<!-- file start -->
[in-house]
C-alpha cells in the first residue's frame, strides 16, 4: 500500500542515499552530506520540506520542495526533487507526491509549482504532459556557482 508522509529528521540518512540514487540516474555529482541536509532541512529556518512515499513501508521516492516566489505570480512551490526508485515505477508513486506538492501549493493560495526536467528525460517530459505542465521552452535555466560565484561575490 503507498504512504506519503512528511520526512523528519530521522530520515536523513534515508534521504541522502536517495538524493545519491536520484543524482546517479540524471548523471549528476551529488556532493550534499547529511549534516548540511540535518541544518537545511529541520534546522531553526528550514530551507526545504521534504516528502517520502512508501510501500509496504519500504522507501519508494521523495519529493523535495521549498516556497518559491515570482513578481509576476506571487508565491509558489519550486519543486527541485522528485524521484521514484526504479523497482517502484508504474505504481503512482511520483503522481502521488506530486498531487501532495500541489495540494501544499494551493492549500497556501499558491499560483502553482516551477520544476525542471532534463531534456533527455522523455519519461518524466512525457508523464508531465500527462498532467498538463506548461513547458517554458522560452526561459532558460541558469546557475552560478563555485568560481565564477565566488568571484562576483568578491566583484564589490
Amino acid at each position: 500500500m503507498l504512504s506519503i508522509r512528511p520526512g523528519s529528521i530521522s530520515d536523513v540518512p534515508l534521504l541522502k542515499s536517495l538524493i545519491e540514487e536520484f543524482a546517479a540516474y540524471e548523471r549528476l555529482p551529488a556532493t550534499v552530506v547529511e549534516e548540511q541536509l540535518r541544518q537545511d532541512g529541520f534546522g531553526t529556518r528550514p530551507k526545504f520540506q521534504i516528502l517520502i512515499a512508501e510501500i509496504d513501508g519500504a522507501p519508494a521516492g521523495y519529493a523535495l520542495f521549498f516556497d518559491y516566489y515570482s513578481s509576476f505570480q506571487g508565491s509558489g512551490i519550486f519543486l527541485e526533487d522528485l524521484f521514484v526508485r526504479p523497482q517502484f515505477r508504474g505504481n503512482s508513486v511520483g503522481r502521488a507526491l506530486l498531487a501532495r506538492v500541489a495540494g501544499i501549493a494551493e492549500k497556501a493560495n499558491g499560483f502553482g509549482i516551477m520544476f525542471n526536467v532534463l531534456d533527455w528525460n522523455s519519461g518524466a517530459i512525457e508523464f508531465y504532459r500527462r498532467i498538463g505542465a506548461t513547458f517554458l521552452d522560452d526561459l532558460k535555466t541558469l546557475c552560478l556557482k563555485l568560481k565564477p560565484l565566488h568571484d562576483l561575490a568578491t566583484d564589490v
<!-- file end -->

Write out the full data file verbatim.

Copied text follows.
[in-house]
C-alpha cells in the first residue's frame, strides 16, 4: 500500500542515499552530506520540506520542495526533487507526491509549482504532459556557482 508522509529528521540518512540514487540516474555529482541536509532541512529556518512515499513501508521516492516566489505570480512551490526508485515505477508513486506538492501549493493560495526536467528525460517530459505542465521552452535555466560565484561575490 503507498504512504506519503512528511520526512523528519530521522530520515536523513534515508534521504541522502536517495538524493545519491536520484543524482546517479540524471548523471549528476551529488556532493550534499547529511549534516548540511540535518541544518537545511529541520534546522531553526528550514530551507526545504521534504516528502517520502512508501510501500509496504519500504522507501519508494521523495519529493523535495521549498516556497518559491515570482513578481509576476506571487508565491509558489519550486519543486527541485522528485524521484521514484526504479523497482517502484508504474505504481503512482511520483503522481502521488506530486498531487501532495500541489495540494501544499494551493492549500497556501499558491499560483502553482516551477520544476525542471532534463531534456533527455522523455519519461518524466512525457508523464508531465500527462498532467498538463506548461513547458517554458522560452526561459532558460541558469546557475552560478563555485568560481565564477565566488568571484562576483568578491566583484564589490
Amino acid at each position: 500500500m503507498l504512504s506519503i508522509r512528511p520526512g523528519s529528521i530521522s530520515d536523513v540518512p534515508l534521504l541522502k542515499s536517495l538524493i545519491e540514487e536520484f543524482a546517479a540516474y540524471e548523471r549528476l555529482p551529488a556532493t550534499v552530506v547529511e549534516e548540511q541536509l540535518r541544518q537545511d532541512g529541520f534546522g531553526t529556518r528550514p530551507k526545504f520540506q521534504i516528502l517520502i512515499a512508501e510501500i509496504d513501508g519500504a522507501p519508494a521516492g521523495y519529493a523535495l520542495f521549498f516556497d518559491y516566489y515570482s513578481s509576476f505570480q506571487g508565491s509558489g512551490i519550486f519543486l527541485e526533487d522528485l524521484f521514484v526508485r526504479p523497482q517502484f515505477r508504474g505504481n503512482s508513486v511520483g503522481r502521488a507526491l506530486l498531487a501532495r506538492v500541489a495540494g501544499i501549493a494551493e492549500k497556501a493560495n499558491g499560483f502553482g509549482i516551477m520544476f525542471n526536467v532534463l531534456d533527455w528525460n522523455s519519461g518524466a517530459i512525457e508523464f508531465y504532459r500527462r498532467i498538463g505542465a506548461t513547458f517554458l521552452d522560452d526561459l532558460k535555466t541558469l546557475c552560478l556557482k563555485l568560481k565564477p560565484l565566488h568571484d562576483l561575490a568578491t566583484d564589490v